Clashes in Grozny, Russia Denies Attack

By Maria Eismont

GROZNY, Russia (Reuters) - Russian troops clashed with rebel fighters near the center of Chechnya's capital Grozny but the Russian Defense Ministry denied on Thursday its forces had advanced into the city or tried to storm it.

This Reuters correspondent saw more than 100 Russian soldiers lying dead after their column of tanks and armored personnel carriers was surrounded and attacked by Chechen separatist guerrillas late on Wednesday.

The armored column had advanced deep into Grozny from the direction of Khankala on the eastern edge and almost reached the central Minutka district before turning back. Russian troops had occupied Khankala, site of a military airport, over the weekend.

But in Moscow, a Defense Ministry spokesman said by telephone: ''The military categorically denies the information put out by Reuters.''

Defense Minister Igor Sergeyev told Interfax news agency: ''There was and will be no storming of Grozny. This information is a provocation. We must determine who spread it.''

The unofficial Russian military news agency AVN quoted a source at Russian headquarters near Chechnya on Thursday as saying 50 soldiers had died overnight in clashes in central Grozny.

But AVN, the first Russian source to report the clash without citing foreign agencies, said later that officials had denied it.

Another military spokesman said Russian units had merely continued to improve their positions in Khankala and in the Gikalo district on the northwestern edge of the city.

Russian tanks had not attacked Grozny since the disastrous 1994-96 Chechen war. A correspondent for the BBC suggested the armored column may have lost its way in the dark.

So Far A Popular War

Major clashes could stir up grim memories among Russia's voters ahead of Sunday's parliamentary election.

This war, unlike the last one, has so far been popular among the Russian public and has boosted the ratings of Prime Minister Vladimir Putin and the new Unity bloc he backs in Sunday's vote.

Russian news agencies and radio and television channels carried foreign news agency reports of the clashes and also the denials in morning news bulletins.

The main clashes on Wednesday night were in the Mityurina district. The rebels attacked the column with rifles and rocket-propelled grenades.

The fighting lasted about three hours and ended around 11 p.m. Russia pounded the area where the fighting took place with Grad multiple-launched rockets.

Russian artillery and warplanes have been bombarding Grozny for nearly three months and troops completed their encirclement of the city nearly two weeks ago.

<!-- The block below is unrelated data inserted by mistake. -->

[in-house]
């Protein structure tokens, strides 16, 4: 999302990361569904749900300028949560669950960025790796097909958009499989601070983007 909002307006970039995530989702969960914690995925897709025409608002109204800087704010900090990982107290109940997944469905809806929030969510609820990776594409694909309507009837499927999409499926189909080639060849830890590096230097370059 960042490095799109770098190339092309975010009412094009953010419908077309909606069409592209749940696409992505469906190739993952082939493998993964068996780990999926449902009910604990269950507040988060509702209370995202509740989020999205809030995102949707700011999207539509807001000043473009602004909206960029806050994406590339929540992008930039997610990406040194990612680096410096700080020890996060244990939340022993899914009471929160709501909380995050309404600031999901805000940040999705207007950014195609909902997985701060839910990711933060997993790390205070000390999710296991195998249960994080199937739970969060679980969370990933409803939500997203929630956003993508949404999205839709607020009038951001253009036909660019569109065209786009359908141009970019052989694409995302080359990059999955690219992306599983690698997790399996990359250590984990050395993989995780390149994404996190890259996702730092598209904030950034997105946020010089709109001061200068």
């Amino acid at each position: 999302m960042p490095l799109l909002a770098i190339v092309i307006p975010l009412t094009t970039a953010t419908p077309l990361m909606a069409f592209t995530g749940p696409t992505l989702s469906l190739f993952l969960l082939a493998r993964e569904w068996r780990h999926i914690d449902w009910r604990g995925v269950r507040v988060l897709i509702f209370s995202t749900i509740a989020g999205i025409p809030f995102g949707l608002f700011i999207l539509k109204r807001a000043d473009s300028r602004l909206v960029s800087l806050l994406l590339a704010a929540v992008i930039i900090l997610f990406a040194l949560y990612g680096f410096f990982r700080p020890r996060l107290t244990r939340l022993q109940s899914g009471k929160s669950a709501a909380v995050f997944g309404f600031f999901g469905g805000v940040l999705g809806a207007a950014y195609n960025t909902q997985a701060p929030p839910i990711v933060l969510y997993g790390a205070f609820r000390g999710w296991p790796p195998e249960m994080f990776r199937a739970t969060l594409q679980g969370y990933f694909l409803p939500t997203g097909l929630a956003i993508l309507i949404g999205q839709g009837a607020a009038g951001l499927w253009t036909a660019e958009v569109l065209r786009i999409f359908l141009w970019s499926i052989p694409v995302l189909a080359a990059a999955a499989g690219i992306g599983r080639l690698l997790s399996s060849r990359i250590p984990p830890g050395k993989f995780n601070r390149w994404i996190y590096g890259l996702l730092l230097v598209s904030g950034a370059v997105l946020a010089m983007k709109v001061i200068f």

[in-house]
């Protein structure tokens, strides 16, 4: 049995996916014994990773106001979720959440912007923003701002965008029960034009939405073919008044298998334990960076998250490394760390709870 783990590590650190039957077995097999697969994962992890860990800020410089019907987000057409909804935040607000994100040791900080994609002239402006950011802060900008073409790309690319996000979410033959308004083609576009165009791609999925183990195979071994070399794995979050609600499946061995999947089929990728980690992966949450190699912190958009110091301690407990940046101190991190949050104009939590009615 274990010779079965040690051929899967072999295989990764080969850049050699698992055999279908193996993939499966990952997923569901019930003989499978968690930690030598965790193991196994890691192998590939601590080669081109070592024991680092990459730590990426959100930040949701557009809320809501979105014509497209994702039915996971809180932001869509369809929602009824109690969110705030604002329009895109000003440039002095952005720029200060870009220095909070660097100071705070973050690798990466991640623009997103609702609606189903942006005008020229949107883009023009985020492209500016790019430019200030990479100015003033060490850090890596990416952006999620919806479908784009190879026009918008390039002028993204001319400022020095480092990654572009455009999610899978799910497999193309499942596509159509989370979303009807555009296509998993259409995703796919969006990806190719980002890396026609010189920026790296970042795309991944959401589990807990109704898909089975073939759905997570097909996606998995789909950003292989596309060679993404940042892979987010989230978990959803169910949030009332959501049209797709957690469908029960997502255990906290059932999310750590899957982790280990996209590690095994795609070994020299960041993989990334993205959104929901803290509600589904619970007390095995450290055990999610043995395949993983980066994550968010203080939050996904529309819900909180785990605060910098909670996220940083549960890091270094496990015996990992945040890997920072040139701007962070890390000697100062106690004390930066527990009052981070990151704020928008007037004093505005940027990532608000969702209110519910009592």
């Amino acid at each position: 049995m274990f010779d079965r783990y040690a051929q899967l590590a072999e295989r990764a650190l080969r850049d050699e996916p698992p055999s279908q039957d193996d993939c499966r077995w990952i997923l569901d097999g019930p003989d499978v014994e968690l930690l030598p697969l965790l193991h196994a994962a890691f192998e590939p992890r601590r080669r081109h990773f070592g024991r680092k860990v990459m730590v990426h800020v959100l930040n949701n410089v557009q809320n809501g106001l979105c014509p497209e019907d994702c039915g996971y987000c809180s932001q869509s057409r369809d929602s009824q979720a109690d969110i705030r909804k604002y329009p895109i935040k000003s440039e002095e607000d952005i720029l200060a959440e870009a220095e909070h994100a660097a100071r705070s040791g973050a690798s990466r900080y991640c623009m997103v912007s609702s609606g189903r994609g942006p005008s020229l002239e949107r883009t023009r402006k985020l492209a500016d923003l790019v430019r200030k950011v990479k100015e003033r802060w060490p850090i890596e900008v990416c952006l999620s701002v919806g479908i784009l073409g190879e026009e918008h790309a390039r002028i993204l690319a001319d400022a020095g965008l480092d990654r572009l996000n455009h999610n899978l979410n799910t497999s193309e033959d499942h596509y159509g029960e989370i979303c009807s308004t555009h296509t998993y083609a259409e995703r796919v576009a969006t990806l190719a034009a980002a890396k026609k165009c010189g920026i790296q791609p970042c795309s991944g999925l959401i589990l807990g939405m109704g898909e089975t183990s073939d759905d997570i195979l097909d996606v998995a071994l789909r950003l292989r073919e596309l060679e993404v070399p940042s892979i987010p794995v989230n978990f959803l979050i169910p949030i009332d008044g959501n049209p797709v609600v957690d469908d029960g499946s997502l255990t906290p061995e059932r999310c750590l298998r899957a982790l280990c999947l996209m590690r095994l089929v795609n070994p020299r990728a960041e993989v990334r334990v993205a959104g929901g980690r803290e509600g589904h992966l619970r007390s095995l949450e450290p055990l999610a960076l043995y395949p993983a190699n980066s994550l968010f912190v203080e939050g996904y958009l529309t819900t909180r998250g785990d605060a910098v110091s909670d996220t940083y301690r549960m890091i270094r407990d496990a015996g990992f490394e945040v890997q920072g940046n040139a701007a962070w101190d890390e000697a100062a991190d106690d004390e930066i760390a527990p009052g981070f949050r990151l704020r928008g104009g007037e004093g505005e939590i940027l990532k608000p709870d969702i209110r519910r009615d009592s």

Many civilians remain in the city, hiding in freezing cellars, too scared to venture out. Their food supplies are dwindling and some have been killing pigeons to stay alive.

Maskhadov Seeks Mediation

Russia rescinded an ultimatum issued last week that had given all residents until December 11 to leave the city or be treated as military targets.

But only about 2,500 have managed to take advantage of corridors Moscow set up for their escape. Estimates of those remaining range from 8,000 to 30,000.

Chechen President Aslan Maskhadov has appealed for internationally mediated peace talks to halt the fighting and the head of a top European security body was due on Thursday to visit Russian-occupied areas of the province.

Knut Vollebaek, head of the Organization for Security and Cooperation in Europe (OSCE), told reporters before heading for Chechnya he thought it unlikely he would be allowed to mediate.

''I don't think that is realistic. The Russians haven't said no but they haven't said yes either. So I don't think that will happen,'' he told reporters.

On his arrival in the Russian-held northern Chechen village of Znamenskoye, he reiterated a call for a cease-fire near Grozny to allow civilians to flee.

Maskhadov said he was ready to pay almost any price to stop the war, which has now raged for nearly three months, but made clear talks with Moscow could not work without foreign help.

''There absolutely must be a third party in any future negotiations which could give guarantees that any accord will be implemented,'' Maskhadov told Reuters Television in an interview shown on Wednesday.

Interfax quoted military sources as saying Russian war planes had flown 43 sorties, striking rebel targets in mountains to the south during the last 24 hours.


Reuters - Thomson Reuters Foundation
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